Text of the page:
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How to Practice Gratitude in the Office

In an age of perceived entitlement, saying “thank you” graciously seems to be on the back burner. We live in an era of increasingly demanding customers, coworkers, and clients. We believe that we deserve to get what we want, when we want it. And to a certain extent, that’s fine—as long as this attitude doesn’t diminish our sense of gratitude when we should express thanks to those who are generous to us or serve us in any way.

Saying thank you can take time and effort, and we’ve all probably had lapses in expressing gratitude. Sometimes we might even question whether a “thank you” is really necessary. Occasionally, it’s hard to know just what response is appropriate.

Here are a few gratitude dos and don’ts to consider when expressing thanks in public, professional, or personal situations.

How to Express Your Gratitude

The issue is not so much the form that the thank you takes as the spirit behind it. Of course, certain guidelines apply.

Some situations demand a formal note; other times, a telephone call or an e-mail is sufficient. And a face to-face thank you, where you support your words with strong vocalics, pitch, pace, and positive affirming body language, can be the most powerful of all.

A caution for emailing ‘thanks’

Today, e-mail and voice mail are acceptable vehicles for thanking people, particularly for business-related intangibles such as covering for you at a meeting or referring a new client to you. Just remember that e-mail, for all its efficiency and relative informality, is still written communication.

Make sure that you take the same pains with your e-mail thank you as you would with a note written on fine stationery to make it thoughtful and sincere. Remember also that e-mail is never truly private. Keep the tone and content professional.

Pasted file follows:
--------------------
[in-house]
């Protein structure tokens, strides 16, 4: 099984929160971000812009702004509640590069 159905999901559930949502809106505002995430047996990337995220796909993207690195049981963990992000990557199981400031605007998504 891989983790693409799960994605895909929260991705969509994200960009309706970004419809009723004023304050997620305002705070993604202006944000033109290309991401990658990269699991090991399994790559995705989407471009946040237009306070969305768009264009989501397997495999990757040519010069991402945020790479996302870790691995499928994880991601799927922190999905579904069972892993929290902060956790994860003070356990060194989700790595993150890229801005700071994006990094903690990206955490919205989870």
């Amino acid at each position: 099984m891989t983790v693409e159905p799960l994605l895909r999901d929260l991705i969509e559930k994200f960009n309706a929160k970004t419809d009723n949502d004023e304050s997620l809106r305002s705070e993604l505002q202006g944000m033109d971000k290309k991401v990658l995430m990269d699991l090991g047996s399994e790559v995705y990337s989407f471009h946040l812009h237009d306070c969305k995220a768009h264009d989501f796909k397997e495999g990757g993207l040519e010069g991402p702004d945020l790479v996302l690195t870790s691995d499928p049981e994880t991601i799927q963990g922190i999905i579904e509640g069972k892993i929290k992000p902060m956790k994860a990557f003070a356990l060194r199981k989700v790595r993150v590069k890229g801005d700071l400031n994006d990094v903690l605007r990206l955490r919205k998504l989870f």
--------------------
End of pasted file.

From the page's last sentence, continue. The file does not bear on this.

The case for handwritten notes

If you have received a gift or have been to someone’s home for dinner, on the other hand, the handwritten note still wins and becomes even more special in our world of electronic communication. If you find yourself procrastinating because you find letter-writing a hassle, make it easier by keeping stationery, pens, and stamps in a single place where you can sit down and get it done all at once. Or, if finding the right words is difficult for you, stores and online card sites are full of appropriate thank-you cards to which you can add a personal comment and signature.

Learn to be a gracious receiver

You’ve probably encountered people who, instead of simply expressing a sincere thank you, are compelled to repay a kindness in equal—or greater—measure. When someone does something kind or generous for you, the best way to show your gratitude is to sincerely tell the person how appreciative you are. Don’t overshadow the kindness with your own magnanimity. We all need to learn to accept graciously; people feel affirmed when their gesture evokes a positive reaction. Making the giver feel good is in itself a gift. Of course, when the opportunity arises later, you can always repay the kindness.

When to Express Your Gratitude

However you decide to express your gratitude whether thanking someone for a kindness, a business lunch, or an expensive gift, one element is crucial: timeliness.

Because a quick response is usually more effective—and appreciated—busy people often find it convenient to make a telephone call immediately (even if you just leave a message) and then follow up with a note. The receiver benefits from the strengths of both channels of communication: the richness and spontaneity of the spoken message and the permanence and authority of the written form.

You can also follow up with an oral thank you after you’ve put it in writing. This verbal response doesn’t have to be part of a formal process; you can simply do it when the occasion arises. For example, when you see the person next, you can reiterate your appreciation. A spontaneous comment makes people feel that your thanks are sincere and not just perfunctory adherence to protocol.

When timeliness becomes an impossible goal, remember that late is better than never. Don’t think, “It’s been so long I’d be embarrassed to thank him now.” Apologize for the delay if you feel that’s necessary, and then say thanks the same way you would have had no delay occurred.

Gratitude Improves the Workplace

Even though we’re told that giving is more beneficial than receiving, the act of receiving graciously is an attribute that we should all cultivate. People feel rewarded for their effort, and the positive reinforcement makes them more amenable to doing things for others. The result is a more civilized, more pleasant, and more considerate environment for all of us.

Beverly Langford

Beverly Langford, PH.D., is President of LMA Communication, a training, coaching, and consulting firm specializing in strategic communication and interpersonal effectiveness. She teaches graduate business communication at Georgia State University.

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